During the race I consumed four peanut butter Gu’s, three salt tablets, Skratch labs electrolyte drink (in my handheld bottle), and water and gatorade from the aid stations. Originally I planned to carry real food, specifically sticky bites from the Feed Zone Portables cookbook, but I just didn’t have my act together the week before and never made them. Of course then I got home on Monday and realized I had some in the freezer – Doh! It’s ok though, the plan worked out well. I had never done salt tablets before during a race but decided to do it given all the cramping I had last time I ran a marathon. I really do think they helped.
A word to the wise if you ever do this race – the last quarter mile of this thing is the hardest. Chicago is a flat course overall but there is a hill leading right up to the finish and god is it painful after running 26 miles!
I came in at 3:43:27 – under my B goal! Would I have like to hit my A goal of 3:40? Of course. Given all the issues I had the last few weeks am I happy with my time? Absolutely. And I know I’ll hit that A goal next time. Here are my splits. I didn’t negative split but I was really close to being right at about the same time for both the first half and the second half!
The other cool thing is that this means I’m 8 minutes away from a Boston Qualifying time. It feels a lot more attainable than it did before this race. I think if I can go into a race healthy, I can do it sometime in the near future.
Oh, and one cool thing about finishing the Chicago marathon? 312 Urban Wheat Ale at the end
Overall thoughts on this marathon
I would highly recommend this marathon to both newbie and veteran marathoners. The course is fast, the spectators are great, and it’s a great event to be a part of. It attracts a ton of international runners which is really cool. Lots of runners from Mexico especially – I must have heard people screaming “Viva Mexico” about a 100 times during this race. It’s also one of the six marathon majors (others are New York, Boston, London, Berlin, and Tokyo) so you can check one of those off your list! If you do want to run this marathon I would recommend registering immediately when it opens. This year it sold out in record time and the site actually crashed, leading them to have to use a lottery system for the last chunk of spots.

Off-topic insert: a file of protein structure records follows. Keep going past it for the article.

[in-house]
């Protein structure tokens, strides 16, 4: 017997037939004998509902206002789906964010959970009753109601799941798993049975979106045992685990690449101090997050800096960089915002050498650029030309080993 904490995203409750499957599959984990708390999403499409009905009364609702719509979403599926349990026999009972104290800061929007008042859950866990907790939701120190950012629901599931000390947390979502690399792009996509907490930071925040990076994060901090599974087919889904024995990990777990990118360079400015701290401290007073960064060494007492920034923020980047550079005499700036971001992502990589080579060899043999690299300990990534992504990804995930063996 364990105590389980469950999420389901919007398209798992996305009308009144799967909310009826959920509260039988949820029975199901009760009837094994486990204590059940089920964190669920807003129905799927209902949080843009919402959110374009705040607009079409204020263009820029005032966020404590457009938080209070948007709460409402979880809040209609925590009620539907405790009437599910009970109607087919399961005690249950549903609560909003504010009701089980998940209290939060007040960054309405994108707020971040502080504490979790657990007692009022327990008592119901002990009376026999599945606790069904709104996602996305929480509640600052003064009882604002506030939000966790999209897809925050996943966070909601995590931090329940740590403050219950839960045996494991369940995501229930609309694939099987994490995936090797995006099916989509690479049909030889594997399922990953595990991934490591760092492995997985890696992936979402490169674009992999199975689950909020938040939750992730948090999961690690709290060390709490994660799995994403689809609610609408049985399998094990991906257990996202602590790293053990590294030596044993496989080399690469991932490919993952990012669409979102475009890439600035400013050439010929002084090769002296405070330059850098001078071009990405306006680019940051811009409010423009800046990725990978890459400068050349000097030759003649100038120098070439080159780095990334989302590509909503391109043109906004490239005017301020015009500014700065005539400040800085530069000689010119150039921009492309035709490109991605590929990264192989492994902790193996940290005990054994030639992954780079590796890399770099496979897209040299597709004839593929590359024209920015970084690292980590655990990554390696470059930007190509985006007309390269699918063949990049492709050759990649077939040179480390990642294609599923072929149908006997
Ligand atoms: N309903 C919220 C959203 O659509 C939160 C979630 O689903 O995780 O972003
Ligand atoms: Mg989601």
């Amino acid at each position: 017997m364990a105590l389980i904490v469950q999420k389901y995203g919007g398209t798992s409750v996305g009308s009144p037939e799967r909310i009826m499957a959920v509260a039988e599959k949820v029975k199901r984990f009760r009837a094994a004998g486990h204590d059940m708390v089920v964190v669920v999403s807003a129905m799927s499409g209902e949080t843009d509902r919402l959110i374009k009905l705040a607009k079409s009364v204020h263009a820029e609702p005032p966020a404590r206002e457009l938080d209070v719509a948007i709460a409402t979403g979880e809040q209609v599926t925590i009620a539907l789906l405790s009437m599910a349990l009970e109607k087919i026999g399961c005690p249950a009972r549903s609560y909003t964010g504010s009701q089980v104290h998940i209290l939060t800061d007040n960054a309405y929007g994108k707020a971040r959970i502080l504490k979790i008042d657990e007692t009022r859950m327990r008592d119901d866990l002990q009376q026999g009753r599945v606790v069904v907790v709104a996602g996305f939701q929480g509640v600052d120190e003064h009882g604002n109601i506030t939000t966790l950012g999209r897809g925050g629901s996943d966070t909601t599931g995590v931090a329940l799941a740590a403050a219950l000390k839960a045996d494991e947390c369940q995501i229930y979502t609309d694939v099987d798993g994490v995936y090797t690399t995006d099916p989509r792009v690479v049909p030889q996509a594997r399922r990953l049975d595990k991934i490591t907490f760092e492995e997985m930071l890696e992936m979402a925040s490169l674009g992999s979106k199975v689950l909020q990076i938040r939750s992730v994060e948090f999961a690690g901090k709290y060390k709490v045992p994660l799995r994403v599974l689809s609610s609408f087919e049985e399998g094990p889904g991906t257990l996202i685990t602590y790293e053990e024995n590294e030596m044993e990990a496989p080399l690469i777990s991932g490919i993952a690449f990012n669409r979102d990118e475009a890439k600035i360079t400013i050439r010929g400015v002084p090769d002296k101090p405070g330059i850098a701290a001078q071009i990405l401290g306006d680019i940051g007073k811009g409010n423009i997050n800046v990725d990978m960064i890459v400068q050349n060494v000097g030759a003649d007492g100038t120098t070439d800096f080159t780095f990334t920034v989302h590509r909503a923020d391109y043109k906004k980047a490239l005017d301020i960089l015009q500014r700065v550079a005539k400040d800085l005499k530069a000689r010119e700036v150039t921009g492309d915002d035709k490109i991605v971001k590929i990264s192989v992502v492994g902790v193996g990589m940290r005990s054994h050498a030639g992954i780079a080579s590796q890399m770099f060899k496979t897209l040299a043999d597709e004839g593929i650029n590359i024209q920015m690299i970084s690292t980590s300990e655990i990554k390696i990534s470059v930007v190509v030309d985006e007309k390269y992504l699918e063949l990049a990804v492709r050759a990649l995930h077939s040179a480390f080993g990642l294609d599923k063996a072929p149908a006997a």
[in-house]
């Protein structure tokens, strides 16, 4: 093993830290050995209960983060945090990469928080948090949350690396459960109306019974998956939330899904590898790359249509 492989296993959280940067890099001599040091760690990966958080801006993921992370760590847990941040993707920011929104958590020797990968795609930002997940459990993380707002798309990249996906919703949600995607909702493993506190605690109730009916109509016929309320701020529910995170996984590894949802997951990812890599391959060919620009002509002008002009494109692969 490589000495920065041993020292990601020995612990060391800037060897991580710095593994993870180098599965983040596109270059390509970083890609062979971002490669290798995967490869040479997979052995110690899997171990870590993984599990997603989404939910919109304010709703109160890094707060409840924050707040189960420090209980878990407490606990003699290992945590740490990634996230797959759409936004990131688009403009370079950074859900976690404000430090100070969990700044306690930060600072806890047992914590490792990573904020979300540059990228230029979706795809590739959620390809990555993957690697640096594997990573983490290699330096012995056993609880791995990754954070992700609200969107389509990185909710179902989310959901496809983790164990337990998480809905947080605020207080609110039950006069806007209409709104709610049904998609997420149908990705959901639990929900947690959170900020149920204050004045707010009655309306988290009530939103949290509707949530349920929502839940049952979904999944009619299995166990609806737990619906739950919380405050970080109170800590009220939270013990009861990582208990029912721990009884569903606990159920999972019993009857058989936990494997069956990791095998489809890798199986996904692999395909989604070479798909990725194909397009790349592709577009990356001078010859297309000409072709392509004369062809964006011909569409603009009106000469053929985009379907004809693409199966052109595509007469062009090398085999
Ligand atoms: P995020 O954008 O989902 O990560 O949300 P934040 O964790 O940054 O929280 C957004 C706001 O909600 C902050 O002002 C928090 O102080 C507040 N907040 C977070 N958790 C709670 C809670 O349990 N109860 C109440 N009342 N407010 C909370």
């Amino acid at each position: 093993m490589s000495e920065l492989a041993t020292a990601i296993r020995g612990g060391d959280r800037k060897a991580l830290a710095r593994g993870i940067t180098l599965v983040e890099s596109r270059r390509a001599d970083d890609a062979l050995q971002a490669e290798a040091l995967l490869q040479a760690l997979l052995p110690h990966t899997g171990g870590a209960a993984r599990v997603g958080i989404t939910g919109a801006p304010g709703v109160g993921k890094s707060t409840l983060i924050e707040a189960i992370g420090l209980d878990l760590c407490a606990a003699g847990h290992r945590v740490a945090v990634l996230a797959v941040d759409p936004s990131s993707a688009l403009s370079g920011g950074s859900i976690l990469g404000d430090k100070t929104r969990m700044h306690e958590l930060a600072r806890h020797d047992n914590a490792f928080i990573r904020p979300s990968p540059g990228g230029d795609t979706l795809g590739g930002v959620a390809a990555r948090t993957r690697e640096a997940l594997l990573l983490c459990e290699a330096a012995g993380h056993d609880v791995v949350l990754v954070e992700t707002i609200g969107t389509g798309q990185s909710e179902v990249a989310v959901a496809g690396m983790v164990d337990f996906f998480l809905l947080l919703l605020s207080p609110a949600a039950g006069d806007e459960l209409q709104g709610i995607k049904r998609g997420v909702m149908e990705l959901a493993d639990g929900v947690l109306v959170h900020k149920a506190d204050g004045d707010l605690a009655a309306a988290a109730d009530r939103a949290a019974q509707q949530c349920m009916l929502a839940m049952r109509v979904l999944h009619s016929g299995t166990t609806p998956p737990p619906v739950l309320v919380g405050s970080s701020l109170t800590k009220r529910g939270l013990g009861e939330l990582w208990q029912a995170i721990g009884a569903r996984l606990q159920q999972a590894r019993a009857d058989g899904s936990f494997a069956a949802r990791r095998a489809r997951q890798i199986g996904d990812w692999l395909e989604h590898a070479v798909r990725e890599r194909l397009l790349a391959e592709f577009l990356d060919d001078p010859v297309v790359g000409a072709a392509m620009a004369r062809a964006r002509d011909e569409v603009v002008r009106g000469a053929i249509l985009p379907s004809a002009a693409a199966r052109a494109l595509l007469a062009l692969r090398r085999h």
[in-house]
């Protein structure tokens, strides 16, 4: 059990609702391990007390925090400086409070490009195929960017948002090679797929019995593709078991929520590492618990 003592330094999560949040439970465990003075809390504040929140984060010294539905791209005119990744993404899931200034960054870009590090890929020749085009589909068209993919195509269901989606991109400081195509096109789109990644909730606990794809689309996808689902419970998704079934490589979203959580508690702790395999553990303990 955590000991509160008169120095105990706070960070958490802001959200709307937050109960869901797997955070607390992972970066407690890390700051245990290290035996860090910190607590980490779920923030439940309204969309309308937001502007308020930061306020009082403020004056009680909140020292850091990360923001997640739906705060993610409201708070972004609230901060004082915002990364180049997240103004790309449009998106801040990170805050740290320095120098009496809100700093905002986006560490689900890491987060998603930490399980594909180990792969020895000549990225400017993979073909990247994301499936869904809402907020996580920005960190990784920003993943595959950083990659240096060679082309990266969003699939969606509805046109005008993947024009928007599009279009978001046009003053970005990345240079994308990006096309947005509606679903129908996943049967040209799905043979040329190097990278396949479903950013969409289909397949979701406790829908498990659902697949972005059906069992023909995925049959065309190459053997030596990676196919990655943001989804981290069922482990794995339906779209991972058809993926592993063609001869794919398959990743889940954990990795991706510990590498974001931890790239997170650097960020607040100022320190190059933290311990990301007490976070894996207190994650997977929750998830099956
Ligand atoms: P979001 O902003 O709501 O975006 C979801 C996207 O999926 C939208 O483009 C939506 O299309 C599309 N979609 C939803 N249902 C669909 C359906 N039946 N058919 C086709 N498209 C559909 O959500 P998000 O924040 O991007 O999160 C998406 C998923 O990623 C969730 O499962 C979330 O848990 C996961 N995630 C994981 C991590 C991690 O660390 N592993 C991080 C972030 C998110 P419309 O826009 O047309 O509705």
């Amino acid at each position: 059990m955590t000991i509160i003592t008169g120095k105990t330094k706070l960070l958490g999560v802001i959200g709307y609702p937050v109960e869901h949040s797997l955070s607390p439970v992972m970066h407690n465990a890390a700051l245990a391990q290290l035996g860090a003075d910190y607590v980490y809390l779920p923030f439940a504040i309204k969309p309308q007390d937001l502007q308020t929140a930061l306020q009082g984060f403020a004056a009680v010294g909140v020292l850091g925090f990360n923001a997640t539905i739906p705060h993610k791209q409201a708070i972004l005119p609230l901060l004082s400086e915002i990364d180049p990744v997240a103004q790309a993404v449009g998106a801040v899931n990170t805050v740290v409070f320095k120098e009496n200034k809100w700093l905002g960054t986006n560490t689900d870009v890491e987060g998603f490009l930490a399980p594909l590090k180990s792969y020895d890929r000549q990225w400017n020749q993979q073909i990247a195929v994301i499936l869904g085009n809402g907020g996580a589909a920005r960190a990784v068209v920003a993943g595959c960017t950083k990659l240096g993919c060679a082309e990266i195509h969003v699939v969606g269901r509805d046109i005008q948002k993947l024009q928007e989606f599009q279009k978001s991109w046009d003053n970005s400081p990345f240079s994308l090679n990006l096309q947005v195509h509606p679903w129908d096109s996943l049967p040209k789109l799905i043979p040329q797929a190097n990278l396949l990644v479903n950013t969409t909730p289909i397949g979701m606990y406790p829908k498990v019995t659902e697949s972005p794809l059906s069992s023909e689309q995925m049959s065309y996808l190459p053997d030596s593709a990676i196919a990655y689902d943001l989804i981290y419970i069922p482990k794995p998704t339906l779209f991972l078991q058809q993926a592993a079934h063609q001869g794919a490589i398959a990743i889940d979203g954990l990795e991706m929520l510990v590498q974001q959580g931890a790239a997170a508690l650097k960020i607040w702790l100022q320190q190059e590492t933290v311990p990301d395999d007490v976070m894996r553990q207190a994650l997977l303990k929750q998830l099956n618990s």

The schwag from the race is pretty cool. I always love a race that does womens specific shirts – someday all races will realize that women are not built like men Here’s a shot of the race shirt and medal:
I also picked up this Finisher’s shirt at Niketown the day after the race. I’m sure you’re not surprised, after all I sweat pink! While at Niketown I also got my medal engraved. This is the first time I’ve actually bothered to engrave a medal. I did it b/c (1) I wanted to remember my marathon PR! and (2) it was free, so why not
That’s about it! It was a long, long road to get to this race, and I’m excited to share my reflections on the Hansons Marathon Method with you very soon. This is definitely one I’ll remember for awhile.
Have you ever run the Chicago marathon? Are any of the marathon majors on your bucket list?
- Welcome to my blog! I’m Gina, an avid runner living in St. Louis, MO. Check out my blog for tips on running, swimming, race recaps, book reviews, and recipes! Follow me on twitter at @ginabhawalkar, or feel free to contact me directly at firstname.lastname@example.org. Thanks for reading!